In 2012, a proactive Australian anti-vaxxer named Stephanie Messenger self-published a children's book called "Melanie's Marvelous Measles." With the book, Messenger endeavored to "educate children on the benefits of having measles and how you can heal from them naturally and successfully." The book's illustrated cover features a girl frolicking in a meadow with her stomach exposed, revealing a number of measles pocks all over her body. The whole thing is truly grotesque -- so much so, that Amazon has put a disclaimer on the book's description, noting that it is "provided by the publisher/author of this title and presents the subjective opinions of the publisher/author, which may not be substantiated."
The book is made all the more relevant, now that a massive measles outbreak (due to the steadily growing vaccine "trutherism" movement) has infected more than 100 people in 15 states, including five babies at a Chicago daycare center.
So, the Internet is doing what the Internet does best: trolling the hell out of Messenger's deeply flawed book through Amazon comments. Here are some of the best:
"Don't overlook the lesser known Dr. Seuss books in this series - 'Horton hears an air raid siren', 'Oh the places you'll itch', 'How the Grinch caught Chlamydia', 'And to Think That I Contracted It on Mulberry Street', 'Skull Fracture Mayzie', 'Hop on your remaining foot', 'The 500 days in ICU of Bartholomew Cubbins', and 'If I Ran the Mortuary.'" --Nathaniel E. Parkinson II
"This book has been a wonderful distraction while I sit in the hospital to support my friend whose baby has this delightful disease. Since the child now has both pneumonia and encephalitis, I'll have to check out the additional titles mentioned in Michael J. Gulgoski's wonderful review. We're going to be here a while. Unfortunately, I had to give this only one star because I hate the name Melanie." --This Daydreamer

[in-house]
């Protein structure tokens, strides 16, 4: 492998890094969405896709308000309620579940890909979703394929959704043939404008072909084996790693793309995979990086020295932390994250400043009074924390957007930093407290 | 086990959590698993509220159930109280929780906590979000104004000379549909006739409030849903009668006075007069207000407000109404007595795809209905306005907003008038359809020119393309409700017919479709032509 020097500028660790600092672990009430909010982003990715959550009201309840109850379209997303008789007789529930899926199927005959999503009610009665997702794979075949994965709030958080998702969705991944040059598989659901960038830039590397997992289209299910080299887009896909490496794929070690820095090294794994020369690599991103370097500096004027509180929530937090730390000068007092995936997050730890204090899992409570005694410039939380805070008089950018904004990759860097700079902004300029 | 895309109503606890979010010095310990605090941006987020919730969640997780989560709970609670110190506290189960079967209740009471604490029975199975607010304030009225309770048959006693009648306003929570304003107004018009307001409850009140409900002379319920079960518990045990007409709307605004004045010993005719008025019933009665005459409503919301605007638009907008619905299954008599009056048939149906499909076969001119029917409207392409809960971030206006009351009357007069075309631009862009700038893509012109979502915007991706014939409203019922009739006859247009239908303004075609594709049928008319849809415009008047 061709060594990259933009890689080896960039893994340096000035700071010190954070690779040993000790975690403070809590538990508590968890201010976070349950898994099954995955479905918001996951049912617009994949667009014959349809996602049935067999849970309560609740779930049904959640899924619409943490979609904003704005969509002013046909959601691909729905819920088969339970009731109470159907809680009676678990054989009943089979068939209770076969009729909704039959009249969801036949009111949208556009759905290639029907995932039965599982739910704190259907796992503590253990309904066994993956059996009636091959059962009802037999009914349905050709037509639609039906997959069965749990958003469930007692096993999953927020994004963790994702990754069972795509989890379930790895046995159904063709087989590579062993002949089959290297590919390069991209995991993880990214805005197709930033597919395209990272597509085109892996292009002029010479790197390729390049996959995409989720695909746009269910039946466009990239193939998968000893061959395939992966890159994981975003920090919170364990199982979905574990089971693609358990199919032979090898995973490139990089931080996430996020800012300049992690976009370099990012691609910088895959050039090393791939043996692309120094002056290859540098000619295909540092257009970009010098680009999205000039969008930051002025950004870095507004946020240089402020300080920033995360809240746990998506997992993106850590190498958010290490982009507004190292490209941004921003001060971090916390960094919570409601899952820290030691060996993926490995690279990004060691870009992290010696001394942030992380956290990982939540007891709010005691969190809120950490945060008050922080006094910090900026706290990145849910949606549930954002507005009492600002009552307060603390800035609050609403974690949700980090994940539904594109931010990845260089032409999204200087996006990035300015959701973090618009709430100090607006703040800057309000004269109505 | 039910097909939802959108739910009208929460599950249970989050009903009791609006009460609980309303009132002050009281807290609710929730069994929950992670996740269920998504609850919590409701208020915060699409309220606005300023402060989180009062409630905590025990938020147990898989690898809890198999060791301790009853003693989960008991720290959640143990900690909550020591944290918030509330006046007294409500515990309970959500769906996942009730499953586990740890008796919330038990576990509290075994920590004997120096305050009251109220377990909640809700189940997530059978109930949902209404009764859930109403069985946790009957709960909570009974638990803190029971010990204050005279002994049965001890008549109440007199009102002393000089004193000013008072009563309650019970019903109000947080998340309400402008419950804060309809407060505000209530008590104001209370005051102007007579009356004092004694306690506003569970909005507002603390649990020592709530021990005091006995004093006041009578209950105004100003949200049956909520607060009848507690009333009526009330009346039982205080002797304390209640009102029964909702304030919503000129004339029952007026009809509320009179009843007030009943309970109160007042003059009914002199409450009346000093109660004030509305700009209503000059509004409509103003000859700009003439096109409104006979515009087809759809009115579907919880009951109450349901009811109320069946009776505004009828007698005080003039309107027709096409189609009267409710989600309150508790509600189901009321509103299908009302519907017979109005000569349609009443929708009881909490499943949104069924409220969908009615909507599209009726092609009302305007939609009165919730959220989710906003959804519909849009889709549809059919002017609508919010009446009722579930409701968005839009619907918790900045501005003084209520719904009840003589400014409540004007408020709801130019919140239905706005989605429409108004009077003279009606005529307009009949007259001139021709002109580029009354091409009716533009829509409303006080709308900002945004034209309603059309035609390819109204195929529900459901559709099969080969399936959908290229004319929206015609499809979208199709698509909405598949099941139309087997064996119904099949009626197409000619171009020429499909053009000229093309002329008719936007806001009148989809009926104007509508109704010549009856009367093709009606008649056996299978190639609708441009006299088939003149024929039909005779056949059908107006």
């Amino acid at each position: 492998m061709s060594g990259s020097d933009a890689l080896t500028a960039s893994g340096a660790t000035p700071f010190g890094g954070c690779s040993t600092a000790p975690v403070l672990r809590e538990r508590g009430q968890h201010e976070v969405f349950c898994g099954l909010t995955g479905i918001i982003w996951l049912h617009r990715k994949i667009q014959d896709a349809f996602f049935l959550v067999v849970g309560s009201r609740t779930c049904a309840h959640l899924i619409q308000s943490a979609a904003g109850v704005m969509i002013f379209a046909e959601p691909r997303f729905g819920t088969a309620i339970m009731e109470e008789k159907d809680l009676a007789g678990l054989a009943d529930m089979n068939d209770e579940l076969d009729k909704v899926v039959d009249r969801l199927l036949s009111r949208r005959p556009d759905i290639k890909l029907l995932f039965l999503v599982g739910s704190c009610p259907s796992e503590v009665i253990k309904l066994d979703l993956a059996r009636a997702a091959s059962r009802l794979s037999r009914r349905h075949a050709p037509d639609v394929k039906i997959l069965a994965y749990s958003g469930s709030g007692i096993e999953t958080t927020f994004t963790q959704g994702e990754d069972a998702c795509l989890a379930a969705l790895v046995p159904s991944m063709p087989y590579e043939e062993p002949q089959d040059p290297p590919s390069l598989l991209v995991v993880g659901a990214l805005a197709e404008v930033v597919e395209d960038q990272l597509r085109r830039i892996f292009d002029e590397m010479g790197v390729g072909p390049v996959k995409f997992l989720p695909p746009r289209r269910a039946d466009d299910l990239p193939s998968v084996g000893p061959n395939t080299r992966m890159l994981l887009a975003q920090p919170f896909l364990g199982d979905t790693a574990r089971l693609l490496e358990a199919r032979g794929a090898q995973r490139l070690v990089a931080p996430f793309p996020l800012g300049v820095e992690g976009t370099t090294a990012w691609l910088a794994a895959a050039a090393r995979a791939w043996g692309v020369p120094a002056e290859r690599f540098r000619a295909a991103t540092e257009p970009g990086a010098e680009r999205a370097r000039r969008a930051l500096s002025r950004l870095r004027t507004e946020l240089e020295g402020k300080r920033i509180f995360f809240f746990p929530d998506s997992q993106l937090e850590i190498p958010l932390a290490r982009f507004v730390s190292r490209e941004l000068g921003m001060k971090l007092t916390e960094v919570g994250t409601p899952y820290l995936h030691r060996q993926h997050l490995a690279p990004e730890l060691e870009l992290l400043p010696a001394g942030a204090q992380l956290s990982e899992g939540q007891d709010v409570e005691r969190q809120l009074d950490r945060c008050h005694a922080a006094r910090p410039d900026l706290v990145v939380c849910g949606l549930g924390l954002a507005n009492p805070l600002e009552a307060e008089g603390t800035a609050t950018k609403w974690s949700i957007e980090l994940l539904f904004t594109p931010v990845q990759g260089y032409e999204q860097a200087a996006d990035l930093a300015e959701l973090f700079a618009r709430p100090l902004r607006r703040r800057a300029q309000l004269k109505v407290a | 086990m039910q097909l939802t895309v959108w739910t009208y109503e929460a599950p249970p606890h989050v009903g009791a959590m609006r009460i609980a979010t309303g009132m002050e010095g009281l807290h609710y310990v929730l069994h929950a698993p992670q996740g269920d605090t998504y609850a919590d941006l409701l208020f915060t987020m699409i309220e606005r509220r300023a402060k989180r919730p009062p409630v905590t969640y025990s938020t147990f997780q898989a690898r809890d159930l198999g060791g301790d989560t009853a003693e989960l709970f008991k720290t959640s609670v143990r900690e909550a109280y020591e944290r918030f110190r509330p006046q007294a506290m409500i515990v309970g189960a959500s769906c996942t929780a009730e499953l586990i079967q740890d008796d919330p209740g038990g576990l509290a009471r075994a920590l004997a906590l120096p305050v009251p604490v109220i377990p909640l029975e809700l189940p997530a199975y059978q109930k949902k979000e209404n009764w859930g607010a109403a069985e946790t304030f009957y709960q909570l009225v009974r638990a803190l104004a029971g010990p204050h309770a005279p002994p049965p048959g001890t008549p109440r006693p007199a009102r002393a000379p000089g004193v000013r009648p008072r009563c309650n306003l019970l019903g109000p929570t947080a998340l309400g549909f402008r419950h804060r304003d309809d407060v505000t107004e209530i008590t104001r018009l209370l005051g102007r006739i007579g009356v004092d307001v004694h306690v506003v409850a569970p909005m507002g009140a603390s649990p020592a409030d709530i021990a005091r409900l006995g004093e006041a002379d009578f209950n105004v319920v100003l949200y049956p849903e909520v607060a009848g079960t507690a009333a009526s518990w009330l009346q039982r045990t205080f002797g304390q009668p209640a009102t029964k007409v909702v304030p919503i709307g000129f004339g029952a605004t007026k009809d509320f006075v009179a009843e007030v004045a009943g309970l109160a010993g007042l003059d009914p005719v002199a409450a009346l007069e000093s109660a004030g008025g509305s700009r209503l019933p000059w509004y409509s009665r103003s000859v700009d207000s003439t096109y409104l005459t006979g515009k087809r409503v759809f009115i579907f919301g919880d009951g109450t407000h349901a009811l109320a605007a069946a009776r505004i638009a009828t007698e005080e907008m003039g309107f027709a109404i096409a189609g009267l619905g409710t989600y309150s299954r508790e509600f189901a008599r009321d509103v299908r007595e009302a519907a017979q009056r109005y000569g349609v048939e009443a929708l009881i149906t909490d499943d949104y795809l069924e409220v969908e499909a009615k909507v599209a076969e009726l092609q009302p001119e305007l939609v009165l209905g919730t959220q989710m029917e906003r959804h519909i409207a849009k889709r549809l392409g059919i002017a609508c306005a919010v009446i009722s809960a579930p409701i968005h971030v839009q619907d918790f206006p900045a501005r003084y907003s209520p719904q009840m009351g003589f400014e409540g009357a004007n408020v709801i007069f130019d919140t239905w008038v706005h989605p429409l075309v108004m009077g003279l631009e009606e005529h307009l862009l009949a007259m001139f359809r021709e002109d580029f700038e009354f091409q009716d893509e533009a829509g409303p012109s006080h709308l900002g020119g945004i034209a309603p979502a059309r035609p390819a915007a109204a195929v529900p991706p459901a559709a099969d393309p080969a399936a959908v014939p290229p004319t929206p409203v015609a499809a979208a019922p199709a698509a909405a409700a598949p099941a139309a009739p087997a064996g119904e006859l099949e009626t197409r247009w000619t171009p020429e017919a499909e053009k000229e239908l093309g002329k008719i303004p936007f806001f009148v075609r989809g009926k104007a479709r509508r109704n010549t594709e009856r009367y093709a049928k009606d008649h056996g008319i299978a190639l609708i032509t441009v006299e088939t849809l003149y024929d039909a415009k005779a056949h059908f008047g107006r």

"Encephalitis is just your brain giving your skull a cuddle. This book is so short because soon after the main character succumbs to subacute sclerosing panencephalitis and dies." --Rachel "Wednesday"
"Finally! A children's book with an agenda I can get behind! I always thought I loved kids until I actually had one of my own and boy was I wrong! I researched anything and everything I could possibly do to get rid of the little brat, but I didn't want to be arrested for murder and childhood cancer is just too darn unpredictable. Fortunately, I stumbled upon 'Melanie's Marvelous Measles', and learned that there is a huge community of people who hate children as much as me! Thanks to Melanie, I was able to ignore my pediatrician's recommendations to vaccinate my daughter before our trip to Disney World, all while acting like I want what is 'best' for my child." --brittany
"What a fantastic book! It really provided hours of joy and comfort my sick little Bobby as he lay in bed with aches and pains and his 104 degree fever, not to mention the rashes, inflamed eyes, running nose, sore throat, constant coughing, and--Bobby's favorite--mouth sores! He really loved reading this book over and over. Such a shame he's dead now like that kid from the Nationwide ad. If there's a downside, it would have to be this--I tried to buy copies for the kid with cancer from Bobby's class that he infected, but the hospital wouldn't take delivery, and then that child passed on before she could ever take delivery. So, really, the reviews should tell you to order early and often, before your children are six feet under." --B. Gluckman
"Google image "measles" for a GREAT extra set of illustrations as you read along! While watching Melanie chase rainbows in her parents' Beverly Hills garden, you can journey along with the millions of kids getting marvelous measles in the areas of the world without the luxury of herd immunity from that oh-so-terrible vaccine! Then you can see into the future of what your grandkids will be enjoying, as you continue to encourage others to reject vaccines that hold back the prevalence of viruses in the population. Gotta say, it's a great time to study medicine in the USA - we get first-hand experience treating diseases that we'd have to travel to the third world to see. Thanks so much, Stephanie!" --Lyra